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SPA REVIEWS: Washington State's Salish Spa
Courtesy Salish Lodge & Spa
The Salish Lodge & Spa, tucked into the lush forests and rolling terrain of Snoqualmie, Washington, is poised atop one heck of a waterfall. The building—which appears deceptively small due to several levels that dip below the façade toward the falls—is all white trim and French windows. You might recognize it from old episodes of Twin Peaks, ABC-TV’s 1990 cult drama; otherwise, the structure itself is unassuming, unmemorable.
But unless they’re among those Twin Peaks groupies who make regular pilgrimages to the site, adventure-seekers aren’t there for the building. They’re there for the falls, which spritz visitors with a perpetual mist well before they can even see them, lending many a 50-degree-crisp, sunny fall day an eerie feel, and the air a perpetually clean scent. The water plunges 268 feet, with enough power to provide electricity to 16,000 area homes and enough force to deliver a real-life version of that rushing-water sound often duplicated on spa soundtracks. Especially when the weather’s clear, tourists are almost always strolling the nearby walkway, snapping pictures and gaping at the falls. Though the facility is situated just 30 miles east of Seattle, the only civilization in sight is a nearby National Park building, and the only sound, plummeting water.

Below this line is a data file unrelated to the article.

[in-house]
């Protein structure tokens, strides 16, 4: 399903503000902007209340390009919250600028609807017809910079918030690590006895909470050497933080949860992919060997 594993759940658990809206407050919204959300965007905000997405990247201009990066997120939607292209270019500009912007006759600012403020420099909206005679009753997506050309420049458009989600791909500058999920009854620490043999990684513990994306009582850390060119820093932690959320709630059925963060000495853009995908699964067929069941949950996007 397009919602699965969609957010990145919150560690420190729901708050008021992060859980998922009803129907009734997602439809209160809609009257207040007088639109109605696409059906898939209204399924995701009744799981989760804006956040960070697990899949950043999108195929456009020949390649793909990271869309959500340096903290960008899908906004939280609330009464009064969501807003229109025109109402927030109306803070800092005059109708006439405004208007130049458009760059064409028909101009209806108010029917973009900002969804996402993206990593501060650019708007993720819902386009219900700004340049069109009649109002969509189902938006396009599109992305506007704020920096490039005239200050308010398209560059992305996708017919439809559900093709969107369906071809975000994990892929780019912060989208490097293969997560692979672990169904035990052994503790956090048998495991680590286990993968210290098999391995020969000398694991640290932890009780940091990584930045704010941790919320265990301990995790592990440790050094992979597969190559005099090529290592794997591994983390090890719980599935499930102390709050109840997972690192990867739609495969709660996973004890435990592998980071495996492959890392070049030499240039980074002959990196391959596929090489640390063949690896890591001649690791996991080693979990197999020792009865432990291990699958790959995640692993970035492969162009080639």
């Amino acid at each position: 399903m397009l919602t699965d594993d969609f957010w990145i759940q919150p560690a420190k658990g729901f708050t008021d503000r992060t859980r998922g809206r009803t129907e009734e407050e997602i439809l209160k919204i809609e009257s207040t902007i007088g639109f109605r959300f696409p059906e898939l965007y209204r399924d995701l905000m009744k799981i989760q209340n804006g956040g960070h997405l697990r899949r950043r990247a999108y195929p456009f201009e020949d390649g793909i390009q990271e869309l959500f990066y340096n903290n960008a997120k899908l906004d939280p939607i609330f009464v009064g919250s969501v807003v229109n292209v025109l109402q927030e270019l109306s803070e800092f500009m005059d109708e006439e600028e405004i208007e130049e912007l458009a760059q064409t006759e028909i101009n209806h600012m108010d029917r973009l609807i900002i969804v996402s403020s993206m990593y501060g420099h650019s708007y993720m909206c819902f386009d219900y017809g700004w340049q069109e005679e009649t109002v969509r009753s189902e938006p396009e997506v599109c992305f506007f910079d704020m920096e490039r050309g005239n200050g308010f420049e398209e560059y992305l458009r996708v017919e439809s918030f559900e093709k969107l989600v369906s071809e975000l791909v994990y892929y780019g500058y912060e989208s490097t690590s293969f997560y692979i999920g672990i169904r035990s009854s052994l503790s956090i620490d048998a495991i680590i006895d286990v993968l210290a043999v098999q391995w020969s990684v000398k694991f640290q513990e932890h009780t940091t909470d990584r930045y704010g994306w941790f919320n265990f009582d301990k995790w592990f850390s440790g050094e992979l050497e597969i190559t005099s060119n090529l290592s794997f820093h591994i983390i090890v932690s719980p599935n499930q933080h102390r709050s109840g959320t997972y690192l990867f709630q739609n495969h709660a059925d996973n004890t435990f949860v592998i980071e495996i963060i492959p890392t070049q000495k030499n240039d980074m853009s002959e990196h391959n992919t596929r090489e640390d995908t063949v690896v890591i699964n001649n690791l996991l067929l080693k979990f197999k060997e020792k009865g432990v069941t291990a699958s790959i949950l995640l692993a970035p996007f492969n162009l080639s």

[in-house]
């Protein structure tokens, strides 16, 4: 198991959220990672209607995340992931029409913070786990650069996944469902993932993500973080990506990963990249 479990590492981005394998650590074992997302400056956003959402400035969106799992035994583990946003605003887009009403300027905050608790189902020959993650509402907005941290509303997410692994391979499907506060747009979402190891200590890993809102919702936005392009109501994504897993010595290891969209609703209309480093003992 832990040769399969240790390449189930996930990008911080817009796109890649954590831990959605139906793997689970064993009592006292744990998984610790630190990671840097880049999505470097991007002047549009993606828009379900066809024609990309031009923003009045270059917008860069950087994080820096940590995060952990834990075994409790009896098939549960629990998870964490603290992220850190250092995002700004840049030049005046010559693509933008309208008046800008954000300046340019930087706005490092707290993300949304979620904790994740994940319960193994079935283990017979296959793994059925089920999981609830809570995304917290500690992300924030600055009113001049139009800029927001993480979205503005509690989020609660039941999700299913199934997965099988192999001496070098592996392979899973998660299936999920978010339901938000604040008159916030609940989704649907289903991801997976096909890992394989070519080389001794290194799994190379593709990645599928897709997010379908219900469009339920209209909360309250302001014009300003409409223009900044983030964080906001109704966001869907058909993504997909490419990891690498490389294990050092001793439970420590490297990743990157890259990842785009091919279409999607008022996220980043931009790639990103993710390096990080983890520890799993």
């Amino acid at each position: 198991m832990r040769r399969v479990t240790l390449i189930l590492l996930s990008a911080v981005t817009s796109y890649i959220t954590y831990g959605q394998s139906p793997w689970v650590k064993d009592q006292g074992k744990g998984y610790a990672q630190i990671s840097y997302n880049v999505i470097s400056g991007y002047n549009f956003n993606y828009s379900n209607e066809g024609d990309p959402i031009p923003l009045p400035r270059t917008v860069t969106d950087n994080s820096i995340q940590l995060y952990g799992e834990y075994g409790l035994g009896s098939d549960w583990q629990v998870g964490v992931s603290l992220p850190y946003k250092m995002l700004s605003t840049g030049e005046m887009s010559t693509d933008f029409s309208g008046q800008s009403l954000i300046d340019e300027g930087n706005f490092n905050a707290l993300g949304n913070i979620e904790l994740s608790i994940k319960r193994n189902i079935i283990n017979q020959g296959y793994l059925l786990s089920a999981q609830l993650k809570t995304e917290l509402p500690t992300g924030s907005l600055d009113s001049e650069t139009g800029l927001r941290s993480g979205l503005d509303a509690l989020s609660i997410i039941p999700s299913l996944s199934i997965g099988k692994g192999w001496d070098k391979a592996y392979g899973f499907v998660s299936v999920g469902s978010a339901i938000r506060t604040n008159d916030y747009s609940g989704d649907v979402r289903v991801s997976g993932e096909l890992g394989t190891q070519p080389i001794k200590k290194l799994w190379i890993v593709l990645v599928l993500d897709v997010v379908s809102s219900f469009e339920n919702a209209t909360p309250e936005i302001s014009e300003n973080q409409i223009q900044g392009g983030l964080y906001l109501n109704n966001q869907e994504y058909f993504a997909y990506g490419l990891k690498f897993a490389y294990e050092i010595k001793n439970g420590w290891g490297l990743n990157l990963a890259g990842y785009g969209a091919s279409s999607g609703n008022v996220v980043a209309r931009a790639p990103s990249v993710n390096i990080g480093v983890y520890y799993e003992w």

These days, guests are also there for the spa. Perched on the lodge’s third floor, its small reception area, trimmed with hardwood molding and paved with slate flooring, leads to a comfy relaxation room with a crackling fireplace, a eucalyptus steam room, and a quiet hallway lined with treatment rooms. Seattle Magazine and Conde Nast Traveler have both recognized Salish’s spa for its particularly cozy environment. What’s more, its awe-inspiring setting and natural, often local ingredients, “reflect the calm, contemplative environment of the Pacific Northwest,” as the facility’s website states.
And that’s what distinguishes Salish from its Northwest region competitors: an emphasis on the region’s natural resources, as opposed to the big-city life in neighboring Seattle. “There are many beautiful spas in the area, no doubt,” says Melanie Silver, the spa’s director of rooms. “But with most, you drive there, go into a building, come out awhile later and the experience is over. Here, you have the beautiful drive in, you see the falls and then you come into this warm setting in the lodge. The experience we create gives guests a memory to take home. We have a rainbow every day.” —Jennifer Keishin Armstrong